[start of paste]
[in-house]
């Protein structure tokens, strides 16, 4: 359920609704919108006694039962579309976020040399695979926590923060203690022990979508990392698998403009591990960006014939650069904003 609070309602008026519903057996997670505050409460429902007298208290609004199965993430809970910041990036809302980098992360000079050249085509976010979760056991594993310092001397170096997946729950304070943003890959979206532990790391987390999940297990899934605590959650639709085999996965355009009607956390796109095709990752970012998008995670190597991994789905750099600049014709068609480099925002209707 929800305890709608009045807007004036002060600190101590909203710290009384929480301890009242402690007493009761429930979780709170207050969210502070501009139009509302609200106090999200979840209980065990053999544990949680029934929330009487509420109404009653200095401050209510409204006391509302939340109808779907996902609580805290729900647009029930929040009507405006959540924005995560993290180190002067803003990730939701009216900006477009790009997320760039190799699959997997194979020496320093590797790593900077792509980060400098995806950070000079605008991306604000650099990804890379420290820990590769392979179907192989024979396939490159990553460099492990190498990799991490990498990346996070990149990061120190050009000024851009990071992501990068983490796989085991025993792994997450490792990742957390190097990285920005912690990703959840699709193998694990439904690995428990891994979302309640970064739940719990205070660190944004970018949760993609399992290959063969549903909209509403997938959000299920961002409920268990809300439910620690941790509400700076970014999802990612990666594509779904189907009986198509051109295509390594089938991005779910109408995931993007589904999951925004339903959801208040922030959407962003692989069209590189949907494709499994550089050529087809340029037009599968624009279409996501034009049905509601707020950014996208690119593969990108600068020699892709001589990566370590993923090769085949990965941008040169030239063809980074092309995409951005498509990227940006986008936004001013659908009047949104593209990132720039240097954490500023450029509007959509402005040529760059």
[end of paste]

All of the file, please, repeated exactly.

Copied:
[in-house]
């Protein structure tokens, strides 16, 4: 359920609704919108006694039962579309976020040399695979926590923060203690022990979508990392698998403009591990960006014939650069904003 609070309602008026519903057996997670505050409460429902007298208290609004199965993430809970910041990036809302980098992360000079050249085509976010979760056991594993310092001397170096997946729950304070943003890959979206532990790391987390999940297990899934605590959650639709085999996965355009009607956390796109095709990752970012998008995670190597991994789905750099600049014709068609480099925002209707 929800305890709608009045807007004036002060600190101590909203710290009384929480301890009242402690007493009761429930979780709170207050969210502070501009139009509302609200106090999200979840209980065990053999544990949680029934929330009487509420109404009653200095401050209510409204006391509302939340109808779907996902609580805290729900647009029930929040009507405006959540924005995560993290180190002067803003990730939701009216900006477009790009997320760039190799699959997997194979020496320093590797790593900077792509980060400098995806950070000079605008991306604000650099990804890379420290820990590769392979179907192989024979396939490159990553460099492990190498990799991490990498990346996070990149990061120190050009000024851009990071992501990068983490796989085991025993792994997450490792990742957390190097990285920005912690990703959840699709193998694990439904690995428990891994979302309640970064739940719990205070660190944004970018949760993609399992290959063969549903909209509403997938959000299920961002409920268990809300439910620690941790509400700076970014999802990612990666594509779904189907009986198509051109295509390594089938991005779910109408995931993007589904999951925004339903959801208040922030959407962003692989069209590189949907494709499994550089050529087809340029037009599968624009279409996501034009049905509601707020950014996208690119593969990108600068020699892709001589990566370590993923090769085949990965941008040169030239063809980074092309995409951005498509990227940006986008936004001013659908009047949104593209990132720039240097954490500023450029509007959509402005040529760059």